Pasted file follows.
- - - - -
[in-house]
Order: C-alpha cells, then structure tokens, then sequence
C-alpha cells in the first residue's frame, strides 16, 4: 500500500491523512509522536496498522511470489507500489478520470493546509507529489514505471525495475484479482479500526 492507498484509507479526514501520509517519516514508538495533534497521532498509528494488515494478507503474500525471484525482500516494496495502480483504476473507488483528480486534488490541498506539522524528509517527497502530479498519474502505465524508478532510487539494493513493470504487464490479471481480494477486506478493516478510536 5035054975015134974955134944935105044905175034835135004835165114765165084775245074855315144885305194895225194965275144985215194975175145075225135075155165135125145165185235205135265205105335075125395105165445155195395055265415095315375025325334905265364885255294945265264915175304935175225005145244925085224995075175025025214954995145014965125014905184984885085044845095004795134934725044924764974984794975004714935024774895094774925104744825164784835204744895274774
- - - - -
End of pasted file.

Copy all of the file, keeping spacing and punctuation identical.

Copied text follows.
[in-house]
Order: C-alpha cells, then structure tokens, then sequence
C-alpha cells in the first residue's frame, strides 16, 4: 500500500491523512509522536496498522511470489507500489478520470493546509507529489514505471525495475484479482479500526 492507498484509507479526514501520509517519516514508538495533534497521532498509528494488515494478507503474500525471484525482500516494496495502480483504476473507488483528480486534488490541498506539522524528509517527497502530479498519474502505465524508478532510487539494493513493470504487464490479471481480494477486506478493516478510536 5035054975015134974955134944935105044905175034835135004835165114765165084775245074855315144885305194895225194965275144985215194975175145075225135075155165135125145165185235205135265205105335075125395105165445155195395055265415095315375025325334905265364885255294945265264915175304935175225005145244925085224995075175025025214954995145014965125014905184984885085044845095004795134934725044924764974984794975004714935024774895094774925104744825164784835204744895274774